WL credit union reaches ADA complaint settlement
A Windsor Locks credit union has been forced to revise its access policies after a customer's Americans with Disabilities Act complaint with the the U.S. Dept. of Justice.
A hard-of-hearing customer of 360 Federal Credit Union filed a complaint after the bank allegedly refused to offer a video relay service.
Under an agreement reached with the Department of Justice, 360 Federal Credit Union will pay a small, undisclosed monetary sum to compensate the individual for expenses incurred from the credit union's failure to accept his video relay calls. The agreement also requires 360 Federal Credit Union to accept video relay calls in all of its credit union locations and amend its policies, practices, and training to ensure the removal of barriers to access at its branch offices.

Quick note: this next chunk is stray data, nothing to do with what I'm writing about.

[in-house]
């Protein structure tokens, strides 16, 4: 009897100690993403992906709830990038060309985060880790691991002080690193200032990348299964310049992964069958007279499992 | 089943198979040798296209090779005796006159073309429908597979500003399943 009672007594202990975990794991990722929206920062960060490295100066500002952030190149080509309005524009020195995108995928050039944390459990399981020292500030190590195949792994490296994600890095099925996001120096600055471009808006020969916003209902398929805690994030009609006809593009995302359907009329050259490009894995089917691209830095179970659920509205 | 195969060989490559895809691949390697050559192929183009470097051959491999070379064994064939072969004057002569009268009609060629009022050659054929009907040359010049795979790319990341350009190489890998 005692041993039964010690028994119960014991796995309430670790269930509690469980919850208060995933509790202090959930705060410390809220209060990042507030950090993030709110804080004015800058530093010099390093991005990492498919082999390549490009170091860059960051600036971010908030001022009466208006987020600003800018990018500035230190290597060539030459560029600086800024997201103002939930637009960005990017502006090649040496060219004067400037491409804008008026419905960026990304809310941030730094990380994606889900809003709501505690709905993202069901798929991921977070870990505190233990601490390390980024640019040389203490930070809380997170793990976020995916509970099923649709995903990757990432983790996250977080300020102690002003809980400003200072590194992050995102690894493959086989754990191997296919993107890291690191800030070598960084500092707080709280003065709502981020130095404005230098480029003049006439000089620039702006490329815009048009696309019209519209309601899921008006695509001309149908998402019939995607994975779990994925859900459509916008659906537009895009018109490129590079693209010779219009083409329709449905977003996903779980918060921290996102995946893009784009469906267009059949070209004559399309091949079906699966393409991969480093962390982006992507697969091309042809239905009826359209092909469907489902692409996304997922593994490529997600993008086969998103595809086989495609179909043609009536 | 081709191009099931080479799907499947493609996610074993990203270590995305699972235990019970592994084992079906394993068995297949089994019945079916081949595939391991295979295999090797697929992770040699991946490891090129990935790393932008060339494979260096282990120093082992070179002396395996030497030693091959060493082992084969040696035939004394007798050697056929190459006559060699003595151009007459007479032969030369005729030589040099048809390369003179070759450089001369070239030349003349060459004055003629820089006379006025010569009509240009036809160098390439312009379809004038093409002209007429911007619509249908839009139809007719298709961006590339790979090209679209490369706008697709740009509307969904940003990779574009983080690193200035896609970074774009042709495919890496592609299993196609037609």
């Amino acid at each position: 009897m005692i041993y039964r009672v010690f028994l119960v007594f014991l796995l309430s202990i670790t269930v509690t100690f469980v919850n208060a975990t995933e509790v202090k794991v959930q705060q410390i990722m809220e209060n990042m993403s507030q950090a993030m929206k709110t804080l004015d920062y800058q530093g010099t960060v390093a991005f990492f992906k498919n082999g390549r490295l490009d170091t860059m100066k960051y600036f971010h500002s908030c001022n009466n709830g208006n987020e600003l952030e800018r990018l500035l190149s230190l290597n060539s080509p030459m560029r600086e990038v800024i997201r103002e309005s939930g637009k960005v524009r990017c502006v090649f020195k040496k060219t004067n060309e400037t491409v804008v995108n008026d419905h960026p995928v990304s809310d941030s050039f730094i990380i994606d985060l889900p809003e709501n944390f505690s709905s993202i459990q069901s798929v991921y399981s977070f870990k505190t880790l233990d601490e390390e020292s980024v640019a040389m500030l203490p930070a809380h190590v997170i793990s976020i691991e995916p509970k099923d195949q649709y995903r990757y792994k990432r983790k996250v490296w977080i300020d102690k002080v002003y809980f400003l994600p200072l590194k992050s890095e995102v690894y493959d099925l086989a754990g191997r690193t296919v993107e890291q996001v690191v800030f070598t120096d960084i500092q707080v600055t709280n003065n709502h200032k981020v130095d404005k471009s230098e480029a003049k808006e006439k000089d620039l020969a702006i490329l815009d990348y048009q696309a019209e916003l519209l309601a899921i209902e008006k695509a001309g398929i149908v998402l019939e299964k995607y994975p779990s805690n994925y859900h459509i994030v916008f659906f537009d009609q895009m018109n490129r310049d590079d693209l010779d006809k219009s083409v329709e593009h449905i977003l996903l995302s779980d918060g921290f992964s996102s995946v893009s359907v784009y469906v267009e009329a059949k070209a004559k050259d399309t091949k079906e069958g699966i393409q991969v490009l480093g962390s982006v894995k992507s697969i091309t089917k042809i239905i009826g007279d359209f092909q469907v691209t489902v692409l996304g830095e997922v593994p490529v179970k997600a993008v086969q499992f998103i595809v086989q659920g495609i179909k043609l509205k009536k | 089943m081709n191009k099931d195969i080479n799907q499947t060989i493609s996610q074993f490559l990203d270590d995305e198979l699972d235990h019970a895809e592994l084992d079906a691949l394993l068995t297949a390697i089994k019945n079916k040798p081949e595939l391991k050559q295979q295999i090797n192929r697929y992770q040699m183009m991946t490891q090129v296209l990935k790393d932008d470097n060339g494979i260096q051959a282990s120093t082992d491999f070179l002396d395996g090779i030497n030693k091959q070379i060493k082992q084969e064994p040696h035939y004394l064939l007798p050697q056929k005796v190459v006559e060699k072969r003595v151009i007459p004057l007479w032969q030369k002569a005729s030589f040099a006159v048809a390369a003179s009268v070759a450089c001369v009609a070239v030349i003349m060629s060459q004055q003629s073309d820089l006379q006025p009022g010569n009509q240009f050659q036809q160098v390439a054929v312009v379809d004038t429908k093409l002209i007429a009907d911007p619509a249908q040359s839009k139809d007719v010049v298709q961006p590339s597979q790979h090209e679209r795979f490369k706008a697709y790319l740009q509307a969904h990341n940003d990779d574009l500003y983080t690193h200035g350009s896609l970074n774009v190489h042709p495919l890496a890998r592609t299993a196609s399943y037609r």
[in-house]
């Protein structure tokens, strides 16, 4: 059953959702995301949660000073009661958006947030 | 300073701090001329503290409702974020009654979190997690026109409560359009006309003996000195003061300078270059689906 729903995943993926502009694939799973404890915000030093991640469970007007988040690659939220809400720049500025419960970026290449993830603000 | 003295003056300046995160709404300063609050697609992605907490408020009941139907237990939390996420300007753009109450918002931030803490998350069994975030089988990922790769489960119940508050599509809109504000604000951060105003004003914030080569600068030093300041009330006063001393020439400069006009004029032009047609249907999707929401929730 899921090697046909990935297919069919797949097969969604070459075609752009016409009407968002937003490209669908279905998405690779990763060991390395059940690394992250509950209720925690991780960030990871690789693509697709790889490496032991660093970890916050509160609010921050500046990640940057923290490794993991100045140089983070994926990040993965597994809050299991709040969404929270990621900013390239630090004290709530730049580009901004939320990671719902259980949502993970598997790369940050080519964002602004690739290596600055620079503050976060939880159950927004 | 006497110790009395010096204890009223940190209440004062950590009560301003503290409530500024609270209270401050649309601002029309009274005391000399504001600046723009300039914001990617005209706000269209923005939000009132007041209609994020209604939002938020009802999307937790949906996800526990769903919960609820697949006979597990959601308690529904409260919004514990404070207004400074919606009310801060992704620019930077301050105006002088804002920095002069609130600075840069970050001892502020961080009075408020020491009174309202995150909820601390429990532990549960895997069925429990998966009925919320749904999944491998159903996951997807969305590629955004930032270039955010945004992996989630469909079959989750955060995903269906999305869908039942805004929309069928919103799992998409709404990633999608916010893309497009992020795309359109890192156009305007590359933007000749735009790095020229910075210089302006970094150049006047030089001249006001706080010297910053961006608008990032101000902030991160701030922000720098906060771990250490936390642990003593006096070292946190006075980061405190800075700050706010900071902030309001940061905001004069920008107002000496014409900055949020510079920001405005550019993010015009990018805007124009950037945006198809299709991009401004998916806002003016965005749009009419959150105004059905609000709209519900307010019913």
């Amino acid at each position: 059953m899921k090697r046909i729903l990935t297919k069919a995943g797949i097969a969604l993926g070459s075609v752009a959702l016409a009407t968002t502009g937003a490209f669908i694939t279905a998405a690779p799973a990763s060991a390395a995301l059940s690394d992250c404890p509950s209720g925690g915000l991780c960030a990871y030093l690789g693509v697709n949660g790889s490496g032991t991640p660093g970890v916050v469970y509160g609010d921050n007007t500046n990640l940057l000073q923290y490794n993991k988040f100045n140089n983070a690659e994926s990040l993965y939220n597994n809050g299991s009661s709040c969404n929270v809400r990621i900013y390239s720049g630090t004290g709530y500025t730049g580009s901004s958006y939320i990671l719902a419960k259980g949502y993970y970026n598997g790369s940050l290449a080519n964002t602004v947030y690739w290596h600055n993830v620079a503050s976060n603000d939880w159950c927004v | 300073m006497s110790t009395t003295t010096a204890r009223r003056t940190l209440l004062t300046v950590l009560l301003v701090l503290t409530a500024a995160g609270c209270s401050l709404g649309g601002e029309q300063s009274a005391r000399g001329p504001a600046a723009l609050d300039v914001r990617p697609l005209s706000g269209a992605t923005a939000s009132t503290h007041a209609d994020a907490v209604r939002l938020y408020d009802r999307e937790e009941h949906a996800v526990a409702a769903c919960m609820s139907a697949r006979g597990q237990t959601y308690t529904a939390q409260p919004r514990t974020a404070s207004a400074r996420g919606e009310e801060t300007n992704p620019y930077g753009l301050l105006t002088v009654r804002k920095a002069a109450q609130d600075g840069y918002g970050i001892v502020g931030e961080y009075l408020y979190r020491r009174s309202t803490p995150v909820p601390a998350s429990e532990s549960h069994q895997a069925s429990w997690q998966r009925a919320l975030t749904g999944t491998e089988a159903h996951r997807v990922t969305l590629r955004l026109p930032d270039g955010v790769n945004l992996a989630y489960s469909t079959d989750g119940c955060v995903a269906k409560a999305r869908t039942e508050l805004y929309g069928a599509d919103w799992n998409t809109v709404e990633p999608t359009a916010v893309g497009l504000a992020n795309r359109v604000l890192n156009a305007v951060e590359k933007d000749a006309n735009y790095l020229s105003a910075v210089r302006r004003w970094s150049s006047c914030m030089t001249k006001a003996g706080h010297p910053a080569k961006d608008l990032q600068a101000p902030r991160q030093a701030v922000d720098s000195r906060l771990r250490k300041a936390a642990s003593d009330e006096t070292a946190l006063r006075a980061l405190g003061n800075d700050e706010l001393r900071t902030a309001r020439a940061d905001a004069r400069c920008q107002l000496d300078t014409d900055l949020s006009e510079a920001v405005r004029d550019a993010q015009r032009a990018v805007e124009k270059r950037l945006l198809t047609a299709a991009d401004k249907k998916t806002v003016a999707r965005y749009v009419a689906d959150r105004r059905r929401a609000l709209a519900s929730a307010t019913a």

Robert Aresti, credit union CEO and president, said the member went directly to the Department of Justice when refused the service. "It was something we didn't offer," he said. "It never came up before." He said his credit union cooperated immediately when informed, a point confirmed by the Department of Justice.
According to its website, 360 Federal Credit Union is one of the top 10 federally chartered credit unions in Connecticut, with over 16,000 members, and over $210 million in assets. It has public branches in Windsor Locks and Enfield.